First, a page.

Essentially, all models are wrong, but some are useful.
--- George E. P. Box (1987)

Eichler Lab

Department of Genome Sciences,
University of Washington

PingHsun (Benson) Hsieh


Postdoctoral Fellow
Office Phone: (206) 543-9698
Office Location: S350
Email: hsiehph [AT] u.washington.edu

Professional Experience


Postdoctoral Fellow
Dept. Genome Sciences, U. Washington, Seattle, WA, USA
2016-current
Statistical Geneticist
Oregon Clinical and Translational Research Institute, OHSU, OR, USA
2008-2010

Education


Ph.D., Ecology and Evolutionary Biology
University of Arizona, Tucson, AZ, USA
2016
M.S., Computational Molecular Biology University of Southern California, Los Angeles, CA, USA 2008
M.S., Electrical Engineering National Taiwan University, Taiwan 2005
B.S., Computer Science and Information Engineering National Central University, Taiwan 2002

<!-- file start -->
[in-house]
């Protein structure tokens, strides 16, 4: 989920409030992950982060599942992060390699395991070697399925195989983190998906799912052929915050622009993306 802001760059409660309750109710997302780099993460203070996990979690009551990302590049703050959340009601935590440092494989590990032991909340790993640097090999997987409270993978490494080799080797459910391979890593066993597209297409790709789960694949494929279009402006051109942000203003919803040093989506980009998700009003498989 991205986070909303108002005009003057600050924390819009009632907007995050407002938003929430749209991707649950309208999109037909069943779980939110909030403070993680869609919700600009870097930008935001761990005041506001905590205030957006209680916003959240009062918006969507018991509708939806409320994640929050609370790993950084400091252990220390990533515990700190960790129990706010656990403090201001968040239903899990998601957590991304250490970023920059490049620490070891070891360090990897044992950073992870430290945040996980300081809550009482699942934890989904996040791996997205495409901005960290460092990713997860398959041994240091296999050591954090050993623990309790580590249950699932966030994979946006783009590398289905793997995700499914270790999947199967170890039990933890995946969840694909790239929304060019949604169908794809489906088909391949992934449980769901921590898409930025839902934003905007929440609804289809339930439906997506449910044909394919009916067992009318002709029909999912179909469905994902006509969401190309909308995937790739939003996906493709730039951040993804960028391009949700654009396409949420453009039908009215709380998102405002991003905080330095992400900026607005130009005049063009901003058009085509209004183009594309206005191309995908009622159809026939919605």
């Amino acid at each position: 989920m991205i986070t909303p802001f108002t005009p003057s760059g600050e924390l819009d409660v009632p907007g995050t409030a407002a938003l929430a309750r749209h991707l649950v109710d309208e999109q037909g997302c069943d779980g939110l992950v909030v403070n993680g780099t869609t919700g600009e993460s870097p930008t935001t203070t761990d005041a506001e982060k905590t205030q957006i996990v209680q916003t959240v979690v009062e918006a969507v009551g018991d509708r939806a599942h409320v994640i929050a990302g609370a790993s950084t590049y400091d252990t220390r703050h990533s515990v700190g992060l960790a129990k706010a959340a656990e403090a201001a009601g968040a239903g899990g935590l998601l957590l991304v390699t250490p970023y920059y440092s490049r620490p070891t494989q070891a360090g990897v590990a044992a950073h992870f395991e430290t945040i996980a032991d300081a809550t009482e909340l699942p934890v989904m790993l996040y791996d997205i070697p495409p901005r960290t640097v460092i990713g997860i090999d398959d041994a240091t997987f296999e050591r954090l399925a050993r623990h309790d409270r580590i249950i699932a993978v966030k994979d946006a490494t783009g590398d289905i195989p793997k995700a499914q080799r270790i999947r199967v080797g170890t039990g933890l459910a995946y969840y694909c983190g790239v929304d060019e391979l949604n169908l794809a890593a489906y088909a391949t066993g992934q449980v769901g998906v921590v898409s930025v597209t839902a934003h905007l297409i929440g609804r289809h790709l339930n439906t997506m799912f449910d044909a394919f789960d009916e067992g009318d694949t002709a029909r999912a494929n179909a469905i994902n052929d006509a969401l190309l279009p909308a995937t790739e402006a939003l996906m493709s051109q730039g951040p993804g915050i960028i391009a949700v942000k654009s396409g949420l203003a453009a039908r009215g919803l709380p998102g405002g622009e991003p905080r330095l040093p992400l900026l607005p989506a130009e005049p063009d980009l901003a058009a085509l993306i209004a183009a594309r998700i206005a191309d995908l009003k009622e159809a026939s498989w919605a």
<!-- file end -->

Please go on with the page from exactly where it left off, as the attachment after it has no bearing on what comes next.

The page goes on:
Research Interests


My research interests lie in the broad areas of evolution. I am particularly interested in developing new computational and statistical methods to study the evolution of human and nonhuman primates. Currently, I am studying methods for more accurately genotyping copy number variation of duplicated genes and gene families within human and great ape genomes. The goal is to understand the origin and the evolution of duplicated genes as well as their roles in human diseases, such as intellectual disability.

Selected Publications


Hsieh et al. Whole-genome sequence analyses of Western Central African Pygmy hunter-gatherers reveal a complex demographic history and identify candidate genes under positive natural selection.Genome Research 26.3 (2016): 279-290.

Hsieh et al. Model-based analyses of whole-genome data reveal a complex evolutionary history involving archaic introgression in Central African Pygmies. Genome Research26.3 (2016): 291-300.